30 December 2010 @ 06:25 pm
Five Times Marc Hagendorf Called Roman Wild  
Title: Five Times Marc Hagendorf Called Roman Wild
Author: [info]lilithilien
Recipient: [info]giorgiakerr
Character(s)/Pairing(s): Marc, Roman, Jenny, René, mention of some Turkish kid
Summary: Five moments when Something Could Have Happened and Everything Would Have Changed.
Rating: Gen
Warning(s): Present tense AUs, angst dripping with sap, non-flattering depictions of France, and crack-tragic character death.
Word Count: 8000 words
Author's Notes: Thank you to the wonderful Hofest mods who are making my winter so much brighter by masterminding this fest. Thanks to the always incredible [info]aldiara for everything, but especially for making my writing better (and for saying that she wanted Deniz out of the way – her highest compliment). Thanks to AWZ and the ultimate reminder that timing is a bitch, and particularly to Timo Hübsch, who’s left a big Marc-sized hole on Show. Most of all, thanks to my recipient, one of the awesomest people in this fandom. She DESERVES to have Marc come back, in these and many other incarnations, and to have the very sparkliest of holidays!


Launching a new show is always magic. He doesn’t know how else to describe it, when those ideas that have lived insubstantial for so long in the ether are suddenly born, concrete and tangible, first on paper and then on the ice. It’s a process that never ceases to amaze him, no matter how many times he’s experienced it. Oh, there’s the cold reality of it as well, of course; all the numbers and logistics and the million and one details that must be juggled or it will all come tumbling down. Marc has learned never to trust wholly in the magic; he knows it won’t take you all the way. But he also knows that without it, you don’t have a show. At least not one that anybody wants to see.

He’s still riding the wave of excitement from the first full rehearsal when his secretary hands him a note. “Your phone was off. He asked you to call back as soon as possible.”

The number is unfamiliar, but the name’s definitely not. It’s one he hasn’t seen for a long time, years even, although he thinks of it more often than he probably should. But he certainly didn’t expect to see it today.

He thinks back to the last time he saw Roman Wild. It was a few months after their break-up – the last one, when he had finally admitted to himself that it was over. That this person he wanted to spend his life with, who he wanted to tell the world that he loved, was never going to feel the same way about him.

No, he has to remind himself even now, that’s not fair. Back then, he never had any doubt that Roman loved him just as much; if nothing else, seeing how wrecked he was after their break-up left no question about that. That’s what was so bloody hard about the whole thing. It wasn’t love that Roman lacked, but courage – very different things, and Marc had worked hard to keep them separate. “If you loved me, you’d do this” had dropped out of their conversations early on. What remained was a minefield of carnage, scars, and unexploded bombs left from a childhood of abuse and scorn; in the end it proved too powerful for either of them.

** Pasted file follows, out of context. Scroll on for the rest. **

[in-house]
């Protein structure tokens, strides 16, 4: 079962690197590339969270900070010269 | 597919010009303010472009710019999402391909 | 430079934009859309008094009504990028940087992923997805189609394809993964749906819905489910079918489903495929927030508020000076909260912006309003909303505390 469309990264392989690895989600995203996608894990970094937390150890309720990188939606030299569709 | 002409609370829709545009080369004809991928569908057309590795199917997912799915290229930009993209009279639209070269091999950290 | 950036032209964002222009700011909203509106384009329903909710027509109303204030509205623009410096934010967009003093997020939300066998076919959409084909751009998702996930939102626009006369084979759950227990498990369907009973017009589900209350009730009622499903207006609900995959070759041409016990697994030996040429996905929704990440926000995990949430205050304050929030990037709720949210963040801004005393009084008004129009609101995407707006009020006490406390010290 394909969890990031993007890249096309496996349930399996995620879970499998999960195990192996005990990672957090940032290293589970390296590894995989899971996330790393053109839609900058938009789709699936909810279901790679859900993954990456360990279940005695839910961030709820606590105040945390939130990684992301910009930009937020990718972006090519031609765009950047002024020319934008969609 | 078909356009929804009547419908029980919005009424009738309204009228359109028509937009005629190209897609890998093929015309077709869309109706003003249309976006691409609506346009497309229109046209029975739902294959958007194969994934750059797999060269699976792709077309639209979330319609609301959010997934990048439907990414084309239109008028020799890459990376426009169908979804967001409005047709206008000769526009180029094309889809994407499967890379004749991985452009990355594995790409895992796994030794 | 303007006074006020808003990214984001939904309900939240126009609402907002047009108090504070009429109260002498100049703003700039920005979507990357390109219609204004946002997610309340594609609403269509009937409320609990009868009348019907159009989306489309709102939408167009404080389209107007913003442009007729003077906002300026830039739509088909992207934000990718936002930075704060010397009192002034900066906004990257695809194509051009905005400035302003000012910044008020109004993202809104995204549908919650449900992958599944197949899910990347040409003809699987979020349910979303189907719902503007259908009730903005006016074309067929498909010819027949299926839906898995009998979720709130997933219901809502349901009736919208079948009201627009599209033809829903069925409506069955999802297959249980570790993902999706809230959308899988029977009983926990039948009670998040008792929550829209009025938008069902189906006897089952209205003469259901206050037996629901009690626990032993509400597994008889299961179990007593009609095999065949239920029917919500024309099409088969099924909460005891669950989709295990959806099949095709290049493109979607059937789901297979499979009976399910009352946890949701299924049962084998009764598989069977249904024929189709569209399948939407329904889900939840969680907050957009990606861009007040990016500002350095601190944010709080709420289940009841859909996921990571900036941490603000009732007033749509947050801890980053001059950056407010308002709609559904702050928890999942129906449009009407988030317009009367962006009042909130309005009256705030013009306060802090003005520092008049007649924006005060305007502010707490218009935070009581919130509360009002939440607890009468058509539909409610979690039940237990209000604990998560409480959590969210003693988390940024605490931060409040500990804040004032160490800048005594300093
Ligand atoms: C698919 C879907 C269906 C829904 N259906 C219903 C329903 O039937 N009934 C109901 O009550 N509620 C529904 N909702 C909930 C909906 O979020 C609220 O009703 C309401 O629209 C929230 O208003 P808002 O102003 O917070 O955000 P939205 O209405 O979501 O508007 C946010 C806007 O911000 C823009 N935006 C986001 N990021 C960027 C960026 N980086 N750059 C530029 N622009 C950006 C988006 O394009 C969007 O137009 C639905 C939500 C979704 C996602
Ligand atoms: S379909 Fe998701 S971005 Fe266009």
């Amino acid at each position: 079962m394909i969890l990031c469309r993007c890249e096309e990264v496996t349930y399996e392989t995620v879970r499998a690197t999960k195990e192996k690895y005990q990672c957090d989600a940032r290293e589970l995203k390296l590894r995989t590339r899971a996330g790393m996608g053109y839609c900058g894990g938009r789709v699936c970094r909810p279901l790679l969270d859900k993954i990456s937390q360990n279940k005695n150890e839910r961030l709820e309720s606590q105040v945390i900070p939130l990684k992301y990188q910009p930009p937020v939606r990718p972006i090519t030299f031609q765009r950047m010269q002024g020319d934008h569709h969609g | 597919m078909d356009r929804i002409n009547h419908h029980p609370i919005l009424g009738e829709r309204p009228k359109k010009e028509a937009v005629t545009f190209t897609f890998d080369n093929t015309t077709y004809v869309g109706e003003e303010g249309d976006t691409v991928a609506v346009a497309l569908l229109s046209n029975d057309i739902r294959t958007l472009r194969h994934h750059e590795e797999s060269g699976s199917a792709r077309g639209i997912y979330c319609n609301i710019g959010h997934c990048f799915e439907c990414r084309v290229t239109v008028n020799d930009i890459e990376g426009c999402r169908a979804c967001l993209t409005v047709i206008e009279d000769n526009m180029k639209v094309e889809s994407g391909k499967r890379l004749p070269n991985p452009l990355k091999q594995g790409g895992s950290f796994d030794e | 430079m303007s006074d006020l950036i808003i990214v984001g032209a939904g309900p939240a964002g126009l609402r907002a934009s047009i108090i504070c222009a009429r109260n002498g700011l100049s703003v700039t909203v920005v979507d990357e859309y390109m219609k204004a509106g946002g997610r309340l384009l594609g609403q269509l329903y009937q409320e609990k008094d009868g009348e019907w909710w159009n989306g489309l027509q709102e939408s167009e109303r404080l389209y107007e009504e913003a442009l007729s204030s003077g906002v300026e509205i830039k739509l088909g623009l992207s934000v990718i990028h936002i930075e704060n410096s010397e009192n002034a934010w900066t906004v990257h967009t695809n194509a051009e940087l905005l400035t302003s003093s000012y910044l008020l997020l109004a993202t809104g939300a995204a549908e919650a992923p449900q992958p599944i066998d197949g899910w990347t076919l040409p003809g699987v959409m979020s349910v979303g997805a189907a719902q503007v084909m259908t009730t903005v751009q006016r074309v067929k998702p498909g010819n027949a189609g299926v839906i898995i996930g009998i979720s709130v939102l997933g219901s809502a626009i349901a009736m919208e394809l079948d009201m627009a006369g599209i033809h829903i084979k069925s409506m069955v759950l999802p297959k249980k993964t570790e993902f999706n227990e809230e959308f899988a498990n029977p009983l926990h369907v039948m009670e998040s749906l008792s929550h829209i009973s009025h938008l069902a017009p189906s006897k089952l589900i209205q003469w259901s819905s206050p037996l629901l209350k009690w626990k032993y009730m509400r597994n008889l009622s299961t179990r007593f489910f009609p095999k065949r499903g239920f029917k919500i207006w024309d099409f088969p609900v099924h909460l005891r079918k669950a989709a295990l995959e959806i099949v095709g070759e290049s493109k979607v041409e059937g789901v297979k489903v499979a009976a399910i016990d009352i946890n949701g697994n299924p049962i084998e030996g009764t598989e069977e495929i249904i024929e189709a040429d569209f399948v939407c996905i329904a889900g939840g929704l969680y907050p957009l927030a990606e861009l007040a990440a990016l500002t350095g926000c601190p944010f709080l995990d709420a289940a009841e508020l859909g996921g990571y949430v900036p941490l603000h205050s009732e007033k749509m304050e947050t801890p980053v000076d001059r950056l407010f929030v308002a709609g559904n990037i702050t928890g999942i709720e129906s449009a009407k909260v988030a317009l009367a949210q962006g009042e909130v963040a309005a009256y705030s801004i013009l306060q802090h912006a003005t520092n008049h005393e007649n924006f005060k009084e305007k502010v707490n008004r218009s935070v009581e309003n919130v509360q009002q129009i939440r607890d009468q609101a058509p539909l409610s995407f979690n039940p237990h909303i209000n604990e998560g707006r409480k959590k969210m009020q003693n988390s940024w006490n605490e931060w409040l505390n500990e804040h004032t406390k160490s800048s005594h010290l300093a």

Time dulls pain, though, and years make it a simple thing to sacrifice his hard-won self-protection for curiosity and dial the number.

“Roman Wild,” says the voice from long ago.

“Roman? It’s Marc – you called?”

“Yeah, just a second...” There’s a quick shuffling sound on the other end of the line as Roman breaks away from whatever he’s doing, and then his voice comes through clear. “Marc, hello. Um, how have you been?”

“I’m good, good. Busy, you know, with a new show and all...”

Marc answers the question as best he can, but it seems terribly mundane as he tells it, this list of his life, and it’s not what they should be talking about anyway. Roman shows interest and asks the right questions, but Marc feels him waiting for the moment to speak. It’s something that not many people ever understood about Roman, that despite his rapid-fire tongue – or perhaps because of it – the important things, the things that needed to be said, were always carefully thought out and guarded until the time was right.

At last their conversation lags. Marc lets a comfortable silence settle between them, waiting while Roman takes a breath. “I’m seeing someone,” he finally says.

Marc responds with a deep breath of his own. It isn’t that he has not expected this; surely Roman has not been a monk for all these in-between years, and neither has he, even if he hasn’t found anyone yet who’s been able to get under his skin like his ex once did. He wants Roman to be happy, of course he does. But Marc has always thought he’d be reading the Ruhr Report one day and see Roman with some obliging young thing on his arm, maybe someone hiding a secret of her own. To have him convey this news personally gives it a weight that feels oddly uncomfortable.

“Is she a skater?”

He is a choreographer.”

And that’s definitely not what Marc wants to hear, although he didn’t realise it until now. It’s an unexpectedly annoying feeling. He collects himself and manages to say, “Well, that’s good then,” his voice only slightly gruff. “I hope you’re happy with him.” But this, he realises, is ridiculous. He wants Roman to be happy, full stop.

“I am, it’s only...”

Marc can’t help it; his eyebrow bolts upward at the whisper of doubt. “Only what?”

Roman tells him about Andrew, this man who came into his life as a colleague and quickly became something more. Marc braces himself as Roman details how they work together, how they connect. And he listens closely for telltale signs of discontent, which come soon enough when Roman says, “He wants me to move to London.”